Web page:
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In Camera Cape Town

Posted: January 14, 2008
In Camera

Following the success of the Johannesburg exhibition of In Camera last year, the installation comes to the Goodman Gallery Cape Town. Martin Sims of Blue Cow designed and installed the technology behind the installation.

The exhibition runs from  Saturday 12 January until Saturday 2 February 2008  at the Goodman Gallery Cape, 3rd Floor Fairweather House, 176 Sir Lowry Road,  Woodstock

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Artist, author, editor, curator, collaborator extraordinaire and currently senior lecturer in the Department of Art at Stellenbosch University, Kathryn Smith has established a reputation as an artist with a fascination for forensic investigation and an interest in crimes of passion and the rhetoric of evil.
In June 2007 Smith was amongst 6 international artists and a critic invited to participate in the residency program, exhibition and presentation at the iCommons Summit in Dubrovnik, Croatia, for which they produced and workshoped both physical and virtual work engaging with fair use, copyright, re-mixing, piracy and/or collaboration.

In camera ('in private' or 'in secret') refers to legal testimony heard in private chambers instead of in open court, usually when reliving the experience of a violent and traumatic event through verbal narration would be aggravated by having to do this in public.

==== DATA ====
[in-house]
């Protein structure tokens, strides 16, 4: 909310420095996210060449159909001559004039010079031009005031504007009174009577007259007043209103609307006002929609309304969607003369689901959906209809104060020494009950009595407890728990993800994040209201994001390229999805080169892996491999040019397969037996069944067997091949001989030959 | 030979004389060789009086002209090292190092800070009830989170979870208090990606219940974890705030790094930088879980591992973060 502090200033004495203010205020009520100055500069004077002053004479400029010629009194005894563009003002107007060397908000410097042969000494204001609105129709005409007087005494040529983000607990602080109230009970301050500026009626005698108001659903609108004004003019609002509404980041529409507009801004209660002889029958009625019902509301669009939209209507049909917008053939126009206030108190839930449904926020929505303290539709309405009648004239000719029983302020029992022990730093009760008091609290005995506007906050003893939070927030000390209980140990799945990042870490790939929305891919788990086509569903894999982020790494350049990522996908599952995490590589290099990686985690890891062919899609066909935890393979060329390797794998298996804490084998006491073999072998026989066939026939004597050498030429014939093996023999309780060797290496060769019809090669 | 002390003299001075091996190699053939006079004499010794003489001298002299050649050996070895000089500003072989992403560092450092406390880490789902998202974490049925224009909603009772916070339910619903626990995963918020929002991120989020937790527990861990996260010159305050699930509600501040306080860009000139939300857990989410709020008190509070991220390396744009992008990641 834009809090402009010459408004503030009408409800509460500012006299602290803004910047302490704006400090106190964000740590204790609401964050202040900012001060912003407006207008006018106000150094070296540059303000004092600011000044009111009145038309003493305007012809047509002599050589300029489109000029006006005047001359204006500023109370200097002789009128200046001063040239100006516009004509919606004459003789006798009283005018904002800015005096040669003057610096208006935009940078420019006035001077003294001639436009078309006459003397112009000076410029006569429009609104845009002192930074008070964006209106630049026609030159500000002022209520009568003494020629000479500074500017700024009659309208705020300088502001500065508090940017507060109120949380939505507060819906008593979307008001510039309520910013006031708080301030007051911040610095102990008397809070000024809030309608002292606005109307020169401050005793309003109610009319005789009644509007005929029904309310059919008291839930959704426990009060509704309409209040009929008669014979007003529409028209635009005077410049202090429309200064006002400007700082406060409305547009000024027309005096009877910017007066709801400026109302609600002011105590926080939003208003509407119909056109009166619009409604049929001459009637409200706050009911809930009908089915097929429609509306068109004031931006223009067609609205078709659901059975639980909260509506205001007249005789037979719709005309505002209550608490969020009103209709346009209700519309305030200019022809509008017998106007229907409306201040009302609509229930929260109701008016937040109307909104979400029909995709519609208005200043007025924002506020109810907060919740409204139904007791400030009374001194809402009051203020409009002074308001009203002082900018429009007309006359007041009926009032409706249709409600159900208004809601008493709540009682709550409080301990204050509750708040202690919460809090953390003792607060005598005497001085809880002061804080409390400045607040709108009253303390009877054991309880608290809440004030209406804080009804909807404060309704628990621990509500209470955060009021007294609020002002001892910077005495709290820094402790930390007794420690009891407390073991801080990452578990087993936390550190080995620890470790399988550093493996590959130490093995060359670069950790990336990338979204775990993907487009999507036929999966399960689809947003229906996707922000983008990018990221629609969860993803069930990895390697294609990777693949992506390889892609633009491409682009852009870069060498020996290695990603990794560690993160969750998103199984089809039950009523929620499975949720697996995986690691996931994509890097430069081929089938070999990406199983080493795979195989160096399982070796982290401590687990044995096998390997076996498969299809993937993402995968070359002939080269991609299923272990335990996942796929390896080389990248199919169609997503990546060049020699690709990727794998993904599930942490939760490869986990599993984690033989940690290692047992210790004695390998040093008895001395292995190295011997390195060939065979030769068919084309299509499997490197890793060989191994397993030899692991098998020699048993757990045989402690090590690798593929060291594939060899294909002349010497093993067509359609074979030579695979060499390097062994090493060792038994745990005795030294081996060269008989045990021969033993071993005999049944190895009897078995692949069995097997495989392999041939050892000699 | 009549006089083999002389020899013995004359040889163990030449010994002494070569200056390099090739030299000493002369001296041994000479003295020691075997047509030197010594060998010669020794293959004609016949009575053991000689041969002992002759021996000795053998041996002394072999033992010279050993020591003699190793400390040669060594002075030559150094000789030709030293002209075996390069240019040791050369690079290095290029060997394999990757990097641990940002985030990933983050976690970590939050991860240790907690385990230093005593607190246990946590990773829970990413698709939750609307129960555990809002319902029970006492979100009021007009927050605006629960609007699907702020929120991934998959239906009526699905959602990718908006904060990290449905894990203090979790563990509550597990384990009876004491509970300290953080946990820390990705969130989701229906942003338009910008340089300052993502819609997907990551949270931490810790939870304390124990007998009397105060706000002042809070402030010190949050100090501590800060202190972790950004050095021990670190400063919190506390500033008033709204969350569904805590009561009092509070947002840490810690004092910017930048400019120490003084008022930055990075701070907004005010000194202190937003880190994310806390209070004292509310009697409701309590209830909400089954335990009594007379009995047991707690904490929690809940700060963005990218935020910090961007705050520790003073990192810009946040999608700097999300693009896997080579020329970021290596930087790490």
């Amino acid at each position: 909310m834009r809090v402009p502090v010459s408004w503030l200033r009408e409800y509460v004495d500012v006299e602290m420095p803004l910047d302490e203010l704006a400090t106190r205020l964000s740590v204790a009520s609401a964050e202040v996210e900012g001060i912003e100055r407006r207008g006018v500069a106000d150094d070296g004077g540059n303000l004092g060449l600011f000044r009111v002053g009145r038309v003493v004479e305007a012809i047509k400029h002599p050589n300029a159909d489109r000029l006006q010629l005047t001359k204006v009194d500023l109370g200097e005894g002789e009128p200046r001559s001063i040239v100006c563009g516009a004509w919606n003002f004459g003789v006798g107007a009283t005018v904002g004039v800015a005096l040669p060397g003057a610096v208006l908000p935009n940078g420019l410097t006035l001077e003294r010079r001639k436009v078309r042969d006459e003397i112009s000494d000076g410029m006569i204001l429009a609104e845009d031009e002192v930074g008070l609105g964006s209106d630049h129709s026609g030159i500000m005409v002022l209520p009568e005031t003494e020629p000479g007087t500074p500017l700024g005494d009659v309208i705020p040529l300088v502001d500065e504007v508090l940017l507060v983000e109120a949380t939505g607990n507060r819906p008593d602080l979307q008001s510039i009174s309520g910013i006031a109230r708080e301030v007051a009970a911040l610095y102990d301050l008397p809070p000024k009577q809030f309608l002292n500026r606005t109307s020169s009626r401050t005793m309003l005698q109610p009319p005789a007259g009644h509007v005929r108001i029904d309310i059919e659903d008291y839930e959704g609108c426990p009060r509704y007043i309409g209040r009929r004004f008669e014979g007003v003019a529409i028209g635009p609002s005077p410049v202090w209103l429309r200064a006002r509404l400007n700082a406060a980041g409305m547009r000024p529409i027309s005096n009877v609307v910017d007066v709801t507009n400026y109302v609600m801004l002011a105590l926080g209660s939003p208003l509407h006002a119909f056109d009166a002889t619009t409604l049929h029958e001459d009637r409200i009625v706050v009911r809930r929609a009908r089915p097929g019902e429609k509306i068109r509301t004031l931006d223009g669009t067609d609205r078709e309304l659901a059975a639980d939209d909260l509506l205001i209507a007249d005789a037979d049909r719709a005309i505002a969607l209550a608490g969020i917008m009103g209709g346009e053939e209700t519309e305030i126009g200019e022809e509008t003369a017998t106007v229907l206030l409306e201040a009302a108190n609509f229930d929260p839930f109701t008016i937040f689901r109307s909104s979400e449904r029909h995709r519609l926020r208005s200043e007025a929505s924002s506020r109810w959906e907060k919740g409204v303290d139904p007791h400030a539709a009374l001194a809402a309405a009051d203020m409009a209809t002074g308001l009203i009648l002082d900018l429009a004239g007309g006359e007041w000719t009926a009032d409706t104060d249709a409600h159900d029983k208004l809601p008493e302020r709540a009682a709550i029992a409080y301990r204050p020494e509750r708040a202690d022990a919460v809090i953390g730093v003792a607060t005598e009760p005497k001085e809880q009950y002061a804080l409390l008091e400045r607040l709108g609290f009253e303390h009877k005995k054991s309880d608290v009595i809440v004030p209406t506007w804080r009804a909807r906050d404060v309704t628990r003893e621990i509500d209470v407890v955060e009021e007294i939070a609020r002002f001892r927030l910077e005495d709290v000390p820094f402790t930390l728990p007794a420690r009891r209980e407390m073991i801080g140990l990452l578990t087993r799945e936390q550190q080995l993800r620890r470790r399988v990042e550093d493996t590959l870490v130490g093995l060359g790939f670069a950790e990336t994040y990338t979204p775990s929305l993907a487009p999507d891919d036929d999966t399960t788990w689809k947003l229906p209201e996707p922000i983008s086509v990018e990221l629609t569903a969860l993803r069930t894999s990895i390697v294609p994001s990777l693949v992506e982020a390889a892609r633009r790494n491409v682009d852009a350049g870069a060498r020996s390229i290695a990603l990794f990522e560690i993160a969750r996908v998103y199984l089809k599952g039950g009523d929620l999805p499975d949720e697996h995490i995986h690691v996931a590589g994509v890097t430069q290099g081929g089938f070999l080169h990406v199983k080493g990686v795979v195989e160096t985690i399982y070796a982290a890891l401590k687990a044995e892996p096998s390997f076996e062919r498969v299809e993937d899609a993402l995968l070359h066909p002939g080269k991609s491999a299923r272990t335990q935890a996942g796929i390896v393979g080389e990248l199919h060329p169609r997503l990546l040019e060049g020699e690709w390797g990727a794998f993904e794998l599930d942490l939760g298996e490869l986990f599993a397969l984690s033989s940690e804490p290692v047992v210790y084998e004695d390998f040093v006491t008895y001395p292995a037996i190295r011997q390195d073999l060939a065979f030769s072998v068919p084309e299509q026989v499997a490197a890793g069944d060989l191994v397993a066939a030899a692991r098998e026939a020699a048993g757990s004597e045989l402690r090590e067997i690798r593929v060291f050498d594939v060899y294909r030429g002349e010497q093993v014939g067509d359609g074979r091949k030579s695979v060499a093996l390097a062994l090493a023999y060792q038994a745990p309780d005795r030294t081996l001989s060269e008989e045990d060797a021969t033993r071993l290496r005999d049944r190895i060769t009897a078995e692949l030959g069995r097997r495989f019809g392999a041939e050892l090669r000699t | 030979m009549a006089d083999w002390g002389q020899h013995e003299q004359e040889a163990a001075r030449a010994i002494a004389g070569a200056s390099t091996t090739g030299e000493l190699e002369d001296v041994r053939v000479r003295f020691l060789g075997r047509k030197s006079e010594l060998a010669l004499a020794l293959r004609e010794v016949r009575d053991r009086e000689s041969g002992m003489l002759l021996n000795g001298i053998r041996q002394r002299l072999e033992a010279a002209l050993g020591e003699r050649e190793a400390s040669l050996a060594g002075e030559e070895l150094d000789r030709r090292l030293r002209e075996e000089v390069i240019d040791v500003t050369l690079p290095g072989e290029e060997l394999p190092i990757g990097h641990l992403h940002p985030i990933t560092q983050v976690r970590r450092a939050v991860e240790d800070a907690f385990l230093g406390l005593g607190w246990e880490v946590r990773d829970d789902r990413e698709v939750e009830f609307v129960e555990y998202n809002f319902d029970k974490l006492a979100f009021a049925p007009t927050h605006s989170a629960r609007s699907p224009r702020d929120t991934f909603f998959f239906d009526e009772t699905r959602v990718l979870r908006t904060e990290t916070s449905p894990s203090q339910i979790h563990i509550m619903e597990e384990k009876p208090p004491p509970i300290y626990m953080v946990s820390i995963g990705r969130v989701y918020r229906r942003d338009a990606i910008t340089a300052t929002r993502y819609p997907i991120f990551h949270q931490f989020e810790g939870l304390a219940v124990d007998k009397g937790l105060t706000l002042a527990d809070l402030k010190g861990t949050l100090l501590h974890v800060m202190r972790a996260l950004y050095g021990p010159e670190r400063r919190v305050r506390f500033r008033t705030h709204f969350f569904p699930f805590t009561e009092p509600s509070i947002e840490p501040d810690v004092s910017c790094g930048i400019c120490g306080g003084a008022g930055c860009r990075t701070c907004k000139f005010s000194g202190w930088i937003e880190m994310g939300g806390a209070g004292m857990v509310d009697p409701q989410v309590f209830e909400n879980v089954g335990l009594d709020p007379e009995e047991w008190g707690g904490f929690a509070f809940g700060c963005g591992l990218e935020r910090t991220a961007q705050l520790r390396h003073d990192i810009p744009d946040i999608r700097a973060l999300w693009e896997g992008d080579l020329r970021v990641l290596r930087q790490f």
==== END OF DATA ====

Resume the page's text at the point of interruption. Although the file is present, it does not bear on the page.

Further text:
For her first solo exhibition in Cape Town since 'Euphemism', the Standard Bank Young Artist Award exhibition at Iziko South African National Gallery in 2005, Smith sets up a controlled, immersive environment of light, sound, drawing and photography. Material for the drawings was sourced from a range of print and online media and processed so as to blur the distinction between the handmade and the mass-produced. The portrait subjects are the victims and perpetrators of violent acts, the circumstances of which remain almost incomprehensible in their extremity, even if the facts informing tabloid revelations of these cruel private desires are known. There is a particular focus on violence done to, and by, children.

Smith states: "I am particularly interested in how, through repetitive media circulation, certain photographic images get detached from their subjects and the representation of a person becomes emblematic of 'victimhood', 'the missing', 'monstrosity' or 'evil'. This kind of rhetoric functions as a means to situate perpetrators of violence outside the realm of human behaviour and does not allow us to dwell on the particular human and social circumstances of each violent interaction."

The drawings are done with brush, paper, acrylic and ultraviolet-sensitive inks invisible to the naked eye. The lighting design, set to a computerized timing schedule creating apparently random intermittent phases of blacklight exposure, complete darkness and ambient light, inverts the camera's function of an open shutter where a light-sensitive surface is exposed, and a dark state where nothing is captured nor visible.

In setting up a relationship between the spectrum and the spectral, disruption, revelation and obfuscation, In Camera is a project about ghosts and mental afterimages, an attempt to reclaim that which eludes cognitive and emotional capture and retention.


For more information or exhibition documentation contact Goodman Gallery Cape on +27 21 462.7573 or info@goodmangallerycape.com.